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Korean J Helicobacter  Up Gastrointest Res > Volume 24(2); 2024 > Article
Huh, Yang, Kang, Kang, Moon, Kim, Kim, Kim, Lee, Seong, and Kim: Successful Endoscopic Vacuum-Assisted Closure Therapy for Esophageal Perforation: A Case Report


Esophageal perforation can lead to serious complications, and rapid diagnosis and treatment significantly affect the prognosis. Endoscopic vacuum-assisted closure (EndoVAC) therapy is widely accepted as a safe, well-tolerated, effective, versatile and practical procedure for the management of esophageal perforation in selected patients. We report the successful use of EndoVAC therapy for management of an esophageal perforation secondary to foreign body removal. A 56-year-old man presented to the emergency department for evaluation of chest pain after swallowing the plastic shell of a pill. Emergency endoscopy revealed an esophageal wall laceration (approximately 3 cm) and microperforation. The esophageal laceration and microperforation were limited to the mid-esophagus. The patient underwent EndoVAC therapy, which was repeated every 3–4 days for a total of six sessions over a period of 21 days. We observed improvement in the esophageal injury with granulation tissue formation during the fifth session. Subsequent follow-up evaluation, including esophagography and chest computed tomography confirmed complete healing of the esophageal injury. Following resumption of diet, the patienton a was discharged without any complications.


Esophageal perforation is a serious and potentially lifethreatening medical emergency. Prompt management is crucial as the morbidity and mortality rates rise with delays in diagnosis and the initiation of appropriate therapy [1]. In a recent systematic review conducted in 2017, which assessed a pooled analysis of 39 studies, an overall mortality rate of 13.3% was reported [2]. This mortality rate varies depending on the location of perforation, with the lowest rate (5.9%) observed for cervical, an intermediate rate (10.9%) for thoracic, and the highest rate (13.2%) for abdominal [3]. Most cases of esophageal perforation result from accidental damage caused during medical procedures like endoscopy or surgery [4]. Non-iatrogenic esophageal perforations primarily result from spontaneous or effortful rupture, representing the second most common cause of such perforations. Other rare causes of non-iatrogenic perforations include trauma and malignancy. According to one systematic review that assessed 1933 patients with esophageal perforations, 46.5% were iatrogenic, 37.8% were postemetic, 6.3% were caused by foreign bodies, and 1.8% resulted from corrosive ingestion [2].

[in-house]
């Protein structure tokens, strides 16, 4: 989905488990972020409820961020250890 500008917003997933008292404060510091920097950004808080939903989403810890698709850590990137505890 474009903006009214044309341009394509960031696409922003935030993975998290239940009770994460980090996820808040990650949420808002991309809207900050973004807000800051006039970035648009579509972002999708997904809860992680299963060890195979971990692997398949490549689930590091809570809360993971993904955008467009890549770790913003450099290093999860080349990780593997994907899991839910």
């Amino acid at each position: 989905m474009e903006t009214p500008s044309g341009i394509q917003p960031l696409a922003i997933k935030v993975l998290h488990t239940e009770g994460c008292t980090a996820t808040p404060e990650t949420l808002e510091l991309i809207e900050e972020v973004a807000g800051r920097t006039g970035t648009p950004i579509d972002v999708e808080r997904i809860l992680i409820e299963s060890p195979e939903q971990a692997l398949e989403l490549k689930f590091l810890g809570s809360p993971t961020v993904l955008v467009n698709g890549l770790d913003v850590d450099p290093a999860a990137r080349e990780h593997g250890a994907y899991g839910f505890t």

Since its initial description in 2008, endoscopic vacuum-assisted closure therapy (EndoVAC) has emerged as a promising alternative in the management of esophageal wall defects [5]. The technique, which draws on the principles and experience of topical negative pressure in the management of superficial wounds, involves the transoral endoscopic placement of a polyurethane sponge connected to an external continuous negative pressure device via a nasogastric tube (NGT) to promote defect healing, facilitate cavity drainage, and ameliorate sepsis.
In this article, we report on the successful use of EndoVAC therapy as a technique for the treatment of esophageal perforation caused by foreign body removal.


A 56-year-old male patient, with no significant medical history other than diabetes, presented to the emergency room after accidentally swallowing the plastic shell of a pill along with the medication. He complained of severe anterior chest pain and a foreign body sensation with each swallow.
At the time of visit, the lab test findings were within normal range with no inflammation. Emergent endoscopy was performed, the plastic pill shell with air-filled capsule was observed in the mid-esophagus. It was carefully removed using a mesh net and alligator, but unfortunately, the sharp shell scraped the esophageal wall on all four sides, raising the suspicion of laceration and microperforation (Fig. 1A).
Since the location of the esophageal laceration and microperforation was limited to the mid esophagus, treatment was started using EndoVAC therapy, which is less invasive than surgical treatment. The defect site was identified through an endoscope at upper incision 25 to 28 cm. The defect measured approximately 3 cm, with a 2 mm tunnel observed at the lowest point, suggestive of a perforation site (Fig. 1B). Endoscopic irrigation was then performed.
Subsequently, a NGT was inserted into the esophagus. A NGT (Levin, 16F) was inserted into the nasal orifice, and its tip was extracted through the mouth. The tip of the NGT was cut with scissors (Fig. 2A). The polyurethane sponge was designed to cover the esophageal defect, with a length 4 cm longer and a diameter 1.5 to 2 cm wider than the defect size, ensuring adequate coverage. The hole was made by scissor on the tailored sponge (Fig. 2B). The cut end of the NGT was inserted into the sponge hole, then it was sutured to the sponge at three points by nylon 3-0 (Fig. 2C). The sponge was inserted into the esophagus using an endoscope. The EndoVAC system was introduced through the luminal defect, and negative pressure was applied at 100 mmHg before withdrawing the scope. An L-tube was positioned at 43 cm (Fig. 2D).